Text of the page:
To read full Bio: http://en.wikipedia.org/wiki/Alan_Turing#Conviction_for_indecency
Alan Mathison Turing, OBE, FRS (pron.: // TEWR-ing; 23 June 1912 – 7 June 1954), was a British mathematician, logician, cryptanalyst, and computer scientist. He was highly influential in the development of computer science, giving a formalisation of the concepts of “algorithm” and “computation” with the Turing machine, which can be considered a model of a general purpose computer. Turing is widely considered to be the father of computer science and artificial intelligence.
Conviction for indecency
In January 1952, Turing started a relationship with a 19-year-old unemployed man, Arnold Murray, whom he had met outside the Regal Cinema when walking down Manchester’s Oxford Road just before Christmas and had invited to lunch. On 23 January Turing’s house was burgled. Murray told Turing that the burglar was an acquaintance of his, and Turing reported the crime to the police. During the investigation he acknowledged a sexual relationship with Murray. Homosexual acts were illegal in the United Kingdom at that time, and both were charged with gross indecency under Section 11 of the Criminal Law Amendment Act 1885. Initial committal proceedings for the trial occurred on February 27, where Turing’s solicitor “reserved his defence”. Later, convinced by the advice of his brother and other lawyers, Turing entered a plea of “guilty”, in spite of the fact that he felt no remorse or guilt for having committed criminal acts of homosexuality. The case, Regina v. Turing and Murray, was brought to trial on 31 March 1952, where Turing was convicted, and given a choice between imprisonment or probation conditional on his agreement to undergo hormonal treatment designed to reduce libido. He accepted the option of treatment via injections of stilboestrol, a synthetic oestrogen; this treatment was continued for the course of one year. The treatment rendered Turing impotent and caused gynecomastia, fulfilling in the literal sense, Turing’s prediction that “no doubt I shall emerge from it all a different man, but quite who I’ve not found out”. Murray was given a conditional discharge.
Turing’s conviction led to the removal of his security clearance, and barred him from continuing with his cryptographic consultancy for the Government Communications Headquarters (GCHQ), the British signals intelligence agency that had evolved from GCCS in 1946. At the time, there was acute public anxiety about homosexual entrapment of spies by Soviet agents, because of the recent exposure of the first two members of the Cambridge Five, Guy Burgess and Donald Maclean, as KGB double agents. Turing was never accused of espionage but, in common with all who had worked at Bletchley Park, was prevented from discussing his war work by the Official Secrets Act.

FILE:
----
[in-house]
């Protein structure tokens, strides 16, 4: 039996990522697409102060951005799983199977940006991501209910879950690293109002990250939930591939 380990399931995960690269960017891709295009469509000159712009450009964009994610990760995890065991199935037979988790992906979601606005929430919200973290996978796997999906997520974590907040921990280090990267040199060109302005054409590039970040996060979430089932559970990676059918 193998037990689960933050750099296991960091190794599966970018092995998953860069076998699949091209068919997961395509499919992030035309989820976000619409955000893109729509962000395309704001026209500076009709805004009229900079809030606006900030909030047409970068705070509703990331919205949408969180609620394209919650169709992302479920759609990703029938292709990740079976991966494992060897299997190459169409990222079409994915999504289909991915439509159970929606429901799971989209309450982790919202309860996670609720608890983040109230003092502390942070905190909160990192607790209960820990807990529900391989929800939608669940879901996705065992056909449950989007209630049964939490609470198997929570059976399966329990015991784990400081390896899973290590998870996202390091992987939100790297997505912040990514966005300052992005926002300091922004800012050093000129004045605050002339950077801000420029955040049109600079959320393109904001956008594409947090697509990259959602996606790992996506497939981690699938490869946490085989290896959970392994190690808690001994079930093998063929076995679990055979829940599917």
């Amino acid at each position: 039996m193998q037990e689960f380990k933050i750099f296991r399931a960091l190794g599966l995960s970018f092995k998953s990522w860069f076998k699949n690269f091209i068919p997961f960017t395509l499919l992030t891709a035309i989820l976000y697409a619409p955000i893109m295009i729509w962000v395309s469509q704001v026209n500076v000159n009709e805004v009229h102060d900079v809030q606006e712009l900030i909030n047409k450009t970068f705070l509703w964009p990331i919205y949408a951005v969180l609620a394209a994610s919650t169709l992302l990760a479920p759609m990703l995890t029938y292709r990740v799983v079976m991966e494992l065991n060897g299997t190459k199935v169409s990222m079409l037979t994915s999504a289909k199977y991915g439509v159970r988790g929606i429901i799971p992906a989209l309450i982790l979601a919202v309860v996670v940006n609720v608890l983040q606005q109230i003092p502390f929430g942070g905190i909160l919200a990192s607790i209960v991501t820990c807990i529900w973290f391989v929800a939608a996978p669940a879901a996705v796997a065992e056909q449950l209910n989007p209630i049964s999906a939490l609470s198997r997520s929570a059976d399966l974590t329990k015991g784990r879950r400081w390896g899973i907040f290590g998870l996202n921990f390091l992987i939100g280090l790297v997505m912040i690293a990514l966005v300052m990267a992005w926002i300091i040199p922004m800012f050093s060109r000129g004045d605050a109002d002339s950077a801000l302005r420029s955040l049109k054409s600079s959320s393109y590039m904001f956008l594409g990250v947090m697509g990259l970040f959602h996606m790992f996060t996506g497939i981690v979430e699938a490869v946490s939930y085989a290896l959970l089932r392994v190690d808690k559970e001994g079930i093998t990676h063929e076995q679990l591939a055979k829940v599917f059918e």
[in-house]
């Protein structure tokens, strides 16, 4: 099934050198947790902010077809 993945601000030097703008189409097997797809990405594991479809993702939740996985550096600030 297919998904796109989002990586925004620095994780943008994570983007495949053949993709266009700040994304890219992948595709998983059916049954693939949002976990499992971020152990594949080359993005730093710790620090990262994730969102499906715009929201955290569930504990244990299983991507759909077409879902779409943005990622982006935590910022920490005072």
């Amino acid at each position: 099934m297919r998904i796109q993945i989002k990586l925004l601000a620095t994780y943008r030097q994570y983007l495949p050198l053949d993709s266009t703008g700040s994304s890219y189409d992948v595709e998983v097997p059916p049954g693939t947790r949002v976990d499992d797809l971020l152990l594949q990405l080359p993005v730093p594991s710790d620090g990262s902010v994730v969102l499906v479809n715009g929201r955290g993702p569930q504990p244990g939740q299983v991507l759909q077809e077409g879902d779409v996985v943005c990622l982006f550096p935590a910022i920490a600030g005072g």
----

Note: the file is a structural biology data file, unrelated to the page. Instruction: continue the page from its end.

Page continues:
On 8 June 1954, Turing’s cleaner found him dead. He had died the previous day. A post-mortem examination established that the cause of death was cyanide poisoning. When his body was discovered, an apple lay half-eaten beside his bed, and although the apple was not tested for cyanide, it was speculated that this was the means by which a fatal dose was consumed. This suspicion was strengthened when his fascination with Snow White and the Seven Dwarfs was revealed, especially the transformation of the Queen into the Witch and the ambiguity of the poisoned apple. An inquest determined that he had committed suicide, and he was cremated at Woking Crematorium on 12 June 1954. Turing’s ashes were scattered there, just as his father’s had been.
Hodges and David Leavitt have suggested that Turing was re-enacting a scene from the 1937 Walt Disney film Snow White, his favourite fairy tale, both noting that (in Leavitt’s words) he took “an especially keen pleasure in the scene where the Wicked Queen immerses her apple in the poisonous brew”. This interpretation was supported in an article in The Guardian written by Turing’s friend, the author Alan Garner, in 2011.
Professor of Philosophy Jack Copeland has questioned various aspects of the coroner’s historical verdict, suggesting the alternative explanation of the accidental inhalation of cyanide fumes from an apparatus for gold electroplating spoons, using potassium cyanide to dissolve the gold, which Turing had set up in his tiny spare room. Copeland notes that the autopsy findings were more consistent with inhalation than with ingestion of the poison. Turing also habitually ate an apple before bed, and it was not unusual for it to be discarded half-eaten. In addition, Turing had reportedly borne his legal setbacks and hormone treatment (which had been discontinued a year previously) “with good humour” and had shown no sign of despondency prior to his death, in fact, setting down a list of tasks he intended to complete upon return to his office after the holiday weekend. At the time, Turing’s mother believed that the ingestion was accidental, caused by her son’s careless storage of laboratory chemicals. Biographer Andrew Hodges suggests that Turing may have arranged the cyanide experiment deliberately, to give his mother some plausible deniability.